Millar tells his story in three stages. In the first, he is a gifted rider, progressing from almost too-easy dominance in smaller amateur races to the challenges of a new pro. He's up for the challenges, though, eventually winning races while staying clean. All along he's prideful in his quiet, personal anti-doping stance. When he finds that his hematocrit level tested at only 40.1 per cent (well below the threshold of suspicion at 50 percent) after winning the time trial at De Panne, he's excited. He's proven he can win clean against a field he knows is doping. But in one of the most poignant moments of the book, he proudly tells Francesco Casagrande, one of his team leaders, of his feat, and Casagrande just says to another team member, "Why isn't he at 50?" It doesn't matter if you can win clean -- what your team wants is that you race at your max, and your max means doping.

Eventually, Millar hits the wall in his career, due to poor training habits, excessive lifestyle, and, presumably, operating at a disadvantage with respect to riders using EPO and other performance-enhancing drugs and treatments. By this time, he's already taking injections of vitamins to aid recovery from race efforts and sleeping meds to get rested enough to race day after day.
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Format: Hardcover
David Millar's memoir is mostly about his long, intense inner struggle to fend off the "demons of doping" as he emerged as one of pro cycling's forces in the 90's. It is graphic, names names and shines a long-awaited bright light on a pervasive, insidious culture of use of illegal substances in cycling.

Some might find Millar a hypocrite while others find a hero who had the courage to speak against the powers within cycling. I found him most very human with a story worth hearing. And, in the massive fallout of Lance Armstrong in 2012, you will now have a much better understanding of how all that happened around Lance (who is mentioned often in the book). While the books fades a bit towards the end (as others note) after all the doping revelations, it comes to life again in an epic scene where Millar futilely implores a shark-eyed Armstrong to join forces to clean up the sport - which largely ended his relationship with the patron.

The book starts with Millar as an idealistic youth wanting to be a pro cycling and goes chronologically till his current (clean) days racing for Boulder-based Garmin. Millar's journey goes from staunch anti-drug person to eventual conceding to "recovery vitamin injection" to finally giving in to the temptations of the EPO, the arrest and fall and eventual coming clear to start a strong new life. Some of the darker aspects were the covert operations how athletes obtained and stored EPO. Same went for Postal. Ironically, Millar was eventually busted by French police well-after he ceased drugs but haphazardly left two vials in a hollowed-out book they discovered.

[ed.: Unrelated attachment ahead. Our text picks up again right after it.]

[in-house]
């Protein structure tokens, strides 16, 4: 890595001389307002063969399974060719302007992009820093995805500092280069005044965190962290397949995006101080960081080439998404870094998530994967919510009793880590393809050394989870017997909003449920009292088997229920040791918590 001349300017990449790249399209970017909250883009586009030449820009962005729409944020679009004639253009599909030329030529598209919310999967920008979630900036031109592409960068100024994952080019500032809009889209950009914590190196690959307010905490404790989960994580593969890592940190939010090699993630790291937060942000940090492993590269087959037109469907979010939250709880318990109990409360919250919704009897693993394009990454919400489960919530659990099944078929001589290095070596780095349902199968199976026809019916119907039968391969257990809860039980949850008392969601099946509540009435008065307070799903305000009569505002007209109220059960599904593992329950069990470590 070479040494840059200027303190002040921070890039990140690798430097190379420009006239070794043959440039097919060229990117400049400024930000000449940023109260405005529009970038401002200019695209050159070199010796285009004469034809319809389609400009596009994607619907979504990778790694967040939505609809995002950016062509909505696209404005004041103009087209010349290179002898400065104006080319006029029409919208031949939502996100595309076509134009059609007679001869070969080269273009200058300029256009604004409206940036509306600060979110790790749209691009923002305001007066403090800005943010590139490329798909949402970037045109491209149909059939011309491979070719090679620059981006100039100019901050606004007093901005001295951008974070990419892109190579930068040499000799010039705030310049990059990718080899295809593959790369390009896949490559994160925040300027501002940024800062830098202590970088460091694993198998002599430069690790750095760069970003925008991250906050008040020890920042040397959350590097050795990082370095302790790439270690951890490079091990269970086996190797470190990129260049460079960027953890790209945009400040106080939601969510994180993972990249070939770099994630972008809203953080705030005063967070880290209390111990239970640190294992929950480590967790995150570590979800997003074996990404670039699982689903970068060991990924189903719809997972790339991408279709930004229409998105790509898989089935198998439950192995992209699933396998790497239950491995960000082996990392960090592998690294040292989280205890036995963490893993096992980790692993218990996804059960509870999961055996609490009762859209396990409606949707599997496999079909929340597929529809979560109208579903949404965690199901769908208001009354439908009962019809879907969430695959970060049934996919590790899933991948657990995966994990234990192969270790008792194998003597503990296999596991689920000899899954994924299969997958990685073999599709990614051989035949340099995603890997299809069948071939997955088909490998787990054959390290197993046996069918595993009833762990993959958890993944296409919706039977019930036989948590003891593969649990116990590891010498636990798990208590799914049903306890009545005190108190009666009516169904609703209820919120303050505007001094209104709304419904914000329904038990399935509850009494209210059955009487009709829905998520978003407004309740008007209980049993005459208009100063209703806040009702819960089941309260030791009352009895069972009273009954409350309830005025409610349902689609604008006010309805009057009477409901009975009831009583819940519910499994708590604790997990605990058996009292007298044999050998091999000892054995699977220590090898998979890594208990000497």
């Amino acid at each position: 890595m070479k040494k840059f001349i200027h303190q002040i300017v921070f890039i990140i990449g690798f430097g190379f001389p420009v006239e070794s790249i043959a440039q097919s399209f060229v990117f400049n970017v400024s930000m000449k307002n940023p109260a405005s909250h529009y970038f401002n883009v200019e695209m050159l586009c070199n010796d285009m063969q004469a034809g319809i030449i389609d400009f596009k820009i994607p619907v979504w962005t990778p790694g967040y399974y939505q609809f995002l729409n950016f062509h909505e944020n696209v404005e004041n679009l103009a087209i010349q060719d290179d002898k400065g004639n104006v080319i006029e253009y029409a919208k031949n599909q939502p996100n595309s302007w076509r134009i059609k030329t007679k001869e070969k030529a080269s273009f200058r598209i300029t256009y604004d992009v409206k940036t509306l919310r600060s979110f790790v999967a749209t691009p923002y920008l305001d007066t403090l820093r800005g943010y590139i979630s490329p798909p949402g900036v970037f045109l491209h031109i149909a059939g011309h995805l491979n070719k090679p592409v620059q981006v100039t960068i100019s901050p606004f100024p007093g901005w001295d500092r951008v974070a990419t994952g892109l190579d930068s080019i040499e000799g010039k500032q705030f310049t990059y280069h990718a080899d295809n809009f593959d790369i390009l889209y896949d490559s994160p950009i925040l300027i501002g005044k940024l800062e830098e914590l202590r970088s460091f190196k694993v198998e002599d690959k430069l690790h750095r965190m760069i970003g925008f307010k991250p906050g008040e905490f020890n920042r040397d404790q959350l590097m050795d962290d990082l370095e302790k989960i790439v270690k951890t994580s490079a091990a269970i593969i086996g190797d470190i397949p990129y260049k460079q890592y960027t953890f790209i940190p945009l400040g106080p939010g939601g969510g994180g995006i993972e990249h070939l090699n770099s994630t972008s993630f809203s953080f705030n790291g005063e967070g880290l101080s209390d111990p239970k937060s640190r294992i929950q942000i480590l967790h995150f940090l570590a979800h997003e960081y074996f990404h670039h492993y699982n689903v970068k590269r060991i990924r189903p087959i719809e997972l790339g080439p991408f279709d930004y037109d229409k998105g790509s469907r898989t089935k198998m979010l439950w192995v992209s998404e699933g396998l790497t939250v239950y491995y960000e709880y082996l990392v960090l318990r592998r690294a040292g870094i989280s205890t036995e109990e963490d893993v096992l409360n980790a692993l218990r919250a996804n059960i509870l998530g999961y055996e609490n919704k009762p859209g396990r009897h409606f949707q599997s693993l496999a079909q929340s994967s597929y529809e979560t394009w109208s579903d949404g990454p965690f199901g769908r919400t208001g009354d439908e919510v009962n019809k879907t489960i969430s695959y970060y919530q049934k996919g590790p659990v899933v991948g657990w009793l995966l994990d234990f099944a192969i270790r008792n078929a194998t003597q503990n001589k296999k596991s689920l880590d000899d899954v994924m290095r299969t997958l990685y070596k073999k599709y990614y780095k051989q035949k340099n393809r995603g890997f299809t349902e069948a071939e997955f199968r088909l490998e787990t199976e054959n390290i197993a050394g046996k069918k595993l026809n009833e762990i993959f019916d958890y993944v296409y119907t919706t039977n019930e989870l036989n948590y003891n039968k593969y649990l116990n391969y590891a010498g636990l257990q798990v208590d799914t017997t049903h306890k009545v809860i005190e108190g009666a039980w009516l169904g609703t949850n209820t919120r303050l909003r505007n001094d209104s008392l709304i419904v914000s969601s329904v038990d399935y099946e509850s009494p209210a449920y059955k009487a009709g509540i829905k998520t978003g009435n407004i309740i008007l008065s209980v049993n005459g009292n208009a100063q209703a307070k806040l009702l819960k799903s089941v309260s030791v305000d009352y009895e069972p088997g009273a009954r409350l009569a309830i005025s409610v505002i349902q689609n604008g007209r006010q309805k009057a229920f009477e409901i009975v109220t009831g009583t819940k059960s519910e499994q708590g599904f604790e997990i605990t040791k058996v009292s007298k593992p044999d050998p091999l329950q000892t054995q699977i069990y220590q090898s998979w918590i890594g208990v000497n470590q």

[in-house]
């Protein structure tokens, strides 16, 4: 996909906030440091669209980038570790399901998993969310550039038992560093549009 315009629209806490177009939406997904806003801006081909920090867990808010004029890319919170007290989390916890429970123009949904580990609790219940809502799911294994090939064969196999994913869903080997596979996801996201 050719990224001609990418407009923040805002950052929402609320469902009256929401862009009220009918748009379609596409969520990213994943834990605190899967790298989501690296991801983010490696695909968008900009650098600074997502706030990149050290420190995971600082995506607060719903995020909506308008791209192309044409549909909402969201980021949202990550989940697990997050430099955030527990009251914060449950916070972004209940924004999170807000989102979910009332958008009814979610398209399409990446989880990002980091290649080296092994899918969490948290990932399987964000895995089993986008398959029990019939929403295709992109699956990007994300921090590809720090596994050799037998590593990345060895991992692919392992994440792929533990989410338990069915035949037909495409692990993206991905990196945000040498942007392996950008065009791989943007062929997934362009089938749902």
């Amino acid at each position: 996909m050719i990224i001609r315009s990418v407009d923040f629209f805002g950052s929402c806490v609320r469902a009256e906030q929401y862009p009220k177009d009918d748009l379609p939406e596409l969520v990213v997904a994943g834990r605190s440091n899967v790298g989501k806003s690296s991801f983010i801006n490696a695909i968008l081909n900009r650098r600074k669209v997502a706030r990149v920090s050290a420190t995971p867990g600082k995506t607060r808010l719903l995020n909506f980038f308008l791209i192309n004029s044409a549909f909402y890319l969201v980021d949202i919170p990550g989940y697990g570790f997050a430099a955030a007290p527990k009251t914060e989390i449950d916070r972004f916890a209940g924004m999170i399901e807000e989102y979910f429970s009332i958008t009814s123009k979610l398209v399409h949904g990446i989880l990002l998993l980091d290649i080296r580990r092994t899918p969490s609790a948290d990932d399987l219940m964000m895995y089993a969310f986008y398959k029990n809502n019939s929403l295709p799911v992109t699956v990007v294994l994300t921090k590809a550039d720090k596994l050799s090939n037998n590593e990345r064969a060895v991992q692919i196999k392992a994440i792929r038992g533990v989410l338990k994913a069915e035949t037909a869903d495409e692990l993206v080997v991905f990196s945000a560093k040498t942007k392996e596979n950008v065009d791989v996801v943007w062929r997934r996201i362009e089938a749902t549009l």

If you want juicy details as to what it all looked like, Millar delivers the goods.
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Format: Kindle Edition Verified Purchase
I am a bicycle racing fan. The story of David Millar is very interesting. Not riveting, but interesting. Writing is OK, but I find myself putting the book down after a chapter or two to read some others that I have on my Fire. Not a page turner, but an interesting bio none the less. If I were not a fanatic, it would be so-so.
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Format: Hardcover Verified Purchase
I recently read Tyler Hamilton's book and that spurred me to read Millar's. I think I preferred Millar's as it comes across as an honest assessment of racing in the post Festina years. It is Millar's story and not an indictment of anyone but himself. The stories of other riders are intersting, matter of fact, but not accusatory. It conveys the frustrations of a rider trying to complete clean and the almost impossible task of staying that way if one wanted to compete at the highest level in the sport. I thought the book was well written and a super page turner if you're interested in Road racing at the International pro level.
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Format: Hardcover
As a cyclist that considered attempting the path to pro, the book speaks volumes about the mind of a young cyclist with pressure on him to win and what happens when over-stressed young phenomenon rider has easy access to PEDs. They dope because in their mind, it's either that, or their whole life is over. Millar can come off a little pretentious sometimes, but that's the athlete in him coming out. After reading the book, he has the right to be. As a read, it's well written and almost reminiscent of a long dinner table conversation over rounds and rounds of beer. It's really quite hard to put down once you start.